1. Hi Rod
    Yes people are getting hysterical about CSG! You make some good points here.
    Some geological aspects I am interested in at present are; Coffee Rock formations that you find at many North Coast beaches, how old is it? How does it form? Do you also know anything about Glenugie Peak, a small volcanic intrusion( is this the correct terminology?) about 10kms Sth East of Grafton? When did it form, was it associated with the Ebor Volcano?
    Thanks Mark

  2. Hi Mark,
    Lots of questions and as usual only some half answers from me! Coffee rock is quite common. It is a partially indurated (becoming a rock), it is often full of iron sulphides and is generally Pleistocene in age. i.e. quite recent.

    With regard to Glenugie Peak/ Mount Elaine? area... well... hmmm... maybe. Though I think it is likely to be from a more local volcanic source. I dont know whether it is an intrusion or lava flow as I've only seen it from a distance. Just north of Grafton is the remnant of another hot spot volcano called the Belmore Volcanic Province (about midway in age between Tweed and Ebor) that I will do a post on later which shows there many volcanoes that used to exist through the area. Also, there are many slightly older basalts in the area of unknown origin that just seem to pop up from time to time!

    Hope this helps in the mean time. I'm wondering what I've got myself into by so many people asking so many questions. It just goes to show how little us folks know about this area!

    Cheers, Rod.

  3. Thanks for the info Rod. Yep when you start a blog people will start asking questions.
    Did you know that Glenugie Peak was 'mined' for its basalt cobbles for ballast when they built the North Coast Rail Line. Glad they didn't take it all!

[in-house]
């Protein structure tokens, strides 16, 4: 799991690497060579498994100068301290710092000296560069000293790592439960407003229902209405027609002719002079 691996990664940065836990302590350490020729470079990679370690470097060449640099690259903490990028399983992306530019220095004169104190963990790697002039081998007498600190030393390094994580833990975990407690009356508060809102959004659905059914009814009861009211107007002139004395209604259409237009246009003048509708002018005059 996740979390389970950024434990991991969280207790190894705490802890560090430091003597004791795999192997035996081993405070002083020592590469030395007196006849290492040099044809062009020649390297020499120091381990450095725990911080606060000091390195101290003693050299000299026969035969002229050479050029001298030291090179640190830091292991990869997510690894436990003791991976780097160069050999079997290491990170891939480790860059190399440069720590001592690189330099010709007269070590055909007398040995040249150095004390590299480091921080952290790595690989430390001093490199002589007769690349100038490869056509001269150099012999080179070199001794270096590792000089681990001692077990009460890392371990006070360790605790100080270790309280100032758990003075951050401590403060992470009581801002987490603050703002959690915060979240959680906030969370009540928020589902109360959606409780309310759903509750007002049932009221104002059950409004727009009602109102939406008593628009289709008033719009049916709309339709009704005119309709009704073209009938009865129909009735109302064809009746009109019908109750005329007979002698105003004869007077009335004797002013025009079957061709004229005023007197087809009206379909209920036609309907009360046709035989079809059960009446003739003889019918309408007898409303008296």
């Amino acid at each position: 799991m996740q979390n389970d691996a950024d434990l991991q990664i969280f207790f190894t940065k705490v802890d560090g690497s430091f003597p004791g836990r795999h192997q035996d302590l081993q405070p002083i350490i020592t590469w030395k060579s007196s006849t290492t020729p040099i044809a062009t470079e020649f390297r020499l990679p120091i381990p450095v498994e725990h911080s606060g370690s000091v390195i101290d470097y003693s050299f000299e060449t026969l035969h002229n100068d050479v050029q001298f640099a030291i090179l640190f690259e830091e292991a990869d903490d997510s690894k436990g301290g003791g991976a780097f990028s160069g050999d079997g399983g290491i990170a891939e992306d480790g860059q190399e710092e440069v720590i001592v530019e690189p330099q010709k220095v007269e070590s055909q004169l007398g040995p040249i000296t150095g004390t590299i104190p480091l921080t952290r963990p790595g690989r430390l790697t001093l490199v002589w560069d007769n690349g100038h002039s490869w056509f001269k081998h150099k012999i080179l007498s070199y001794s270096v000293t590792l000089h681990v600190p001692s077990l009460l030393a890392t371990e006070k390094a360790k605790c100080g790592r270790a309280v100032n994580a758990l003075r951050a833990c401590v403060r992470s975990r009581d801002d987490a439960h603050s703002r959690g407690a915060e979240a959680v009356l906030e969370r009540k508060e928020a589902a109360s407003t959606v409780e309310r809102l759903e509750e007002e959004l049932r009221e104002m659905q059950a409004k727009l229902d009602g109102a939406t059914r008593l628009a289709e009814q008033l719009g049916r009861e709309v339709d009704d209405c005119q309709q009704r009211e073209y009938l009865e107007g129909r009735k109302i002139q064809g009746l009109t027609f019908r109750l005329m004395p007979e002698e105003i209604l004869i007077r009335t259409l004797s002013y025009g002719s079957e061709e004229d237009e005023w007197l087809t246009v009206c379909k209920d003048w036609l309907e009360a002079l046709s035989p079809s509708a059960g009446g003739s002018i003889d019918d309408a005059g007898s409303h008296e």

4. Thanks Mark. I forgot to mention that Coffee Rock has a dark colour mainly due to a high organic derived component. And no I had no idea it was used for building the North Coast Line... interestingly you've touched on another interest of mine which is railways.

  5. Hi Mark and Rob,
    Coffee rock is interesting stuff! I have seen some work done on Stradbroke Island where ages of between 90-110,000 Bp have been found (Notes on the origin of Stradbroke Island. W.T. Ward). It seems a very plausible theory that involves ice age marine regression and subsequent mobilisation of sand and mud on the continental shelf forming a gigantic strand plain (An example of this can be seen in western Namibia). My observations at Belongil Beach (Byron Bay) show that coffee rock is terrestrial sediment that is generally finely bedded with occasional fossil and granule conglomerate layers or partings. Deposition seems to be a product of dominantly Aeolian action with minor lacustrine events. The high sulphide content has been described as a product of REDOX reactions that is similar to that occurs in deltaic soils, but instead of soil it is sand and may be the result of a fluctuating water table.